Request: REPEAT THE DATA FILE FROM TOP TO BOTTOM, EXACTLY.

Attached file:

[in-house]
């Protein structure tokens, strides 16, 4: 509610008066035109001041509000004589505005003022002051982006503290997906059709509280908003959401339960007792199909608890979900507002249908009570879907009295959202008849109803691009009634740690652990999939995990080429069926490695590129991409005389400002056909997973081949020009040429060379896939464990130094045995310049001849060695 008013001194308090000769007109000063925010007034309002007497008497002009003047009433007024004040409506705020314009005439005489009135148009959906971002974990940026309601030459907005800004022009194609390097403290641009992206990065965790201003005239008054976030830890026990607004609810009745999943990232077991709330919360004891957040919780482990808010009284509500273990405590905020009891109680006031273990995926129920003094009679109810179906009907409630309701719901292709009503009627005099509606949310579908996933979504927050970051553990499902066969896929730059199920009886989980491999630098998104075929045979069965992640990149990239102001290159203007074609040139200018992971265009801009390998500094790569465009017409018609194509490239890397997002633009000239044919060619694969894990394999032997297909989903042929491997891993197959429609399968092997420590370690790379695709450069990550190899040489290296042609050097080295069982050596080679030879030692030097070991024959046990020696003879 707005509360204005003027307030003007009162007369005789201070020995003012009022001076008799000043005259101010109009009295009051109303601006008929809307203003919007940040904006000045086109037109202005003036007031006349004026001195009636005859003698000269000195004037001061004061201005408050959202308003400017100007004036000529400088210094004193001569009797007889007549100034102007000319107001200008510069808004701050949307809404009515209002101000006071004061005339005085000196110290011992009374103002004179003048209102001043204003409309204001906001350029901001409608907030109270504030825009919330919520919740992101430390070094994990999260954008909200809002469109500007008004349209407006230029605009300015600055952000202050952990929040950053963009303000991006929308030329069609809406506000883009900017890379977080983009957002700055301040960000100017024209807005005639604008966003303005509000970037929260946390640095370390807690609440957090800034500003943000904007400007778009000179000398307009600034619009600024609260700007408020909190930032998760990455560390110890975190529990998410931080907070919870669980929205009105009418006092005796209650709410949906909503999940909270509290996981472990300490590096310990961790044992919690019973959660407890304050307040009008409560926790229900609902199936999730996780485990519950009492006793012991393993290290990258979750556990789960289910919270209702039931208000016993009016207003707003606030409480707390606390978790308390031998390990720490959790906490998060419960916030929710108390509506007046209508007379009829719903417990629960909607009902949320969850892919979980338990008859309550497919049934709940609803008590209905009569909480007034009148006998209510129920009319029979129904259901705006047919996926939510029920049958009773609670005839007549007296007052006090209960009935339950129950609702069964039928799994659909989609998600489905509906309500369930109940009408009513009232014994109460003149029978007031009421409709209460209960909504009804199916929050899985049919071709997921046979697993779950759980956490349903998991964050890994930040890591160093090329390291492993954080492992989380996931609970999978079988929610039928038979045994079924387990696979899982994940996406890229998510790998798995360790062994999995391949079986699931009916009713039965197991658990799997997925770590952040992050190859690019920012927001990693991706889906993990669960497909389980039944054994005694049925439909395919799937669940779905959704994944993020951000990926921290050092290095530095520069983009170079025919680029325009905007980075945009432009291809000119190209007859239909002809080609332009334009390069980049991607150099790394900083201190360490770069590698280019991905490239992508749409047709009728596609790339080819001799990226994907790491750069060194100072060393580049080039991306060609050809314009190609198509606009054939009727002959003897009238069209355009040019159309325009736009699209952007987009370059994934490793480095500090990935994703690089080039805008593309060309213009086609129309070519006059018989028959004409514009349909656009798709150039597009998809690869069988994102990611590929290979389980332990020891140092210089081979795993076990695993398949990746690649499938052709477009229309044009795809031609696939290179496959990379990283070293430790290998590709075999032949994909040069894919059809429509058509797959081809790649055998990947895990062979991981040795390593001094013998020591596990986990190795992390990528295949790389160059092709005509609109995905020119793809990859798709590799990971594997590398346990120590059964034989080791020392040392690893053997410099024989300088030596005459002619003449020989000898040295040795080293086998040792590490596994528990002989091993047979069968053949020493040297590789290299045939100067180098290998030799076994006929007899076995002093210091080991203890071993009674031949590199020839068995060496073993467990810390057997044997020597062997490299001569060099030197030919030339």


[in-house]
């Protein structure tokens, strides 16, 4: 509610008066035109001041509000004589505005003022002051982006503290997906059709509280908003959401339960007792199909608890979900507002249908009570879907009295959202008849109803691009009634740690652990999939995990080429069926490695590129991409005389400002056909997973081949020009040429060379896939464990130094045995310049001849060695 008013001194308090000769007109000063925010007034309002007497008497002009003047009433007024004040409506705020314009005439005489009135148009959906971002974990940026309601030459907005800004022009194609390097403290641009992206990065965790201003005239008054976030830890026990607004609810009745999943990232077991709330919360004891957040919780482990808010009284509500273990405590905020009891109680006031273990995926129920003094009679109810179906009907409630309701719901292709009503009627005099509606949310579908996933979504927050970051553990499902066969896929730059199920009886989980491999630098998104075929045979069965992640990149990239102001290159203007074609040139200018992971265009801009390998500094790569465009017409018609194509490239890397997002633009000239044919060619694969894990394999032997297909989903042929491997891993197959429609399968092997420590370690790379695709450069990550190899040489290296042609050097080295069982050596080679030879030692030097070991024959046990020696003879 707005509360204005003027307030003007009162007369005789201070020995003012009022001076008799000043005259101010109009009295009051109303601006008929809307203003919007940040904006000045086109037109202005003036007031006349004026001195009636005859003698000269000195004037001061004061201005408050959202308003400017100007004036000529400088210094004193001569009797007889007549100034102007000319107001200008510069808004701050949307809404009515209002101000006071004061005339005085000196110290011992009374103002004179003048209102001043204003409309204001906001350029901001409608907030109270504030825009919330919520919740992101430390070094994990999260954008909200809002469109500007008004349209407006230029605009300015600055952000202050952990929040950053963009303000991006929308030329069609809406506000883009900017890379977080983009957002700055301040960000100017024209807005005639604008966003303005509000970037929260946390640095370390807690609440957090800034500003943000904007400007778009000179000398307009600034619009600024609260700007408020909190930032998760990455560390110890975190529990998410931080907070919870669980929205009105009418006092005796209650709410949906909503999940909270509290996981472990300490590096310990961790044992919690019973959660407890304050307040009008409560926790229900609902199936999730996780485990519950009492006793012991393993290290990258979750556990789960289910919270209702039931208000016993009016207003707003606030409480707390606390978790308390031998390990720490959790906490998060419960916030929710108390509506007046209508007379009829719903417990629960909607009902949320969850892919979980338990008859309550497919049934709940609803008590209905009569909480007034009148006998209510129920009319029979129904259901705006047919996926939510029920049958009773609670005839007549007296007052006090209960009935339950129950609702069964039928799994659909989609998600489905509906309500369930109940009408009513009232014994109460003149029978007031009421409709209460209960909504009804199916929050899985049919071709997921046979697993779950759980956490349903998991964050890994930040890591160093090329390291492993954080492992989380996931609970999978079988929610039928038979045994079924387990696979899982994940996406890229998510790998798995360790062994999995391949079986699931009916009713039965197991658990799997997925770590952040992050190859690019920012927001990693991706889906993990669960497909389980039944054994005694049925439909395919799937669940779905959704994944993020951000990926921290050092290095530095520069983009170079025919680029325009905007980075945009432009291809000119190209007859239909002809080609332009334009390069980049991607150099790394900083201190360490770069590698280019991905490239992508749409047709009728596609790339080819001799990226994907790491750069060194100072060393580049080039991306060609050809314009190609198509606009054939009727002959003897009238069209355009040019159309325009736009699209952007987009370059994934490793480095500090990935994703690089080039805008593309060309213009086609129309070519006059018989028959004409514009349909656009798709150039597009998809690869069988994102990611590929290979389980332990020891140092210089081979795993076990695993398949990746690649499938052709477009229309044009795809031609696939290179496959990379990283070293430790290998590709075999032949994909040069894919059809429509058509797959081809790649055998990947895990062979991981040795390593001094013998020591596990986990190795992390990528295949790389160059092709005509609109995905020119793809990859798709590799990971594997590398346990120590059964034989080791020392040392690893053997410099024989300088030596005459002619003449020989000898040295040795080293086998040792590490596994528990002989091993047979069968053949020493040297590789290299045939100067180098290998030799076994006929007899076995002093210091080991203890071993009674031949590199020839068995060496073993467990810390057997044997020597062997490299001569060099030197030919030339």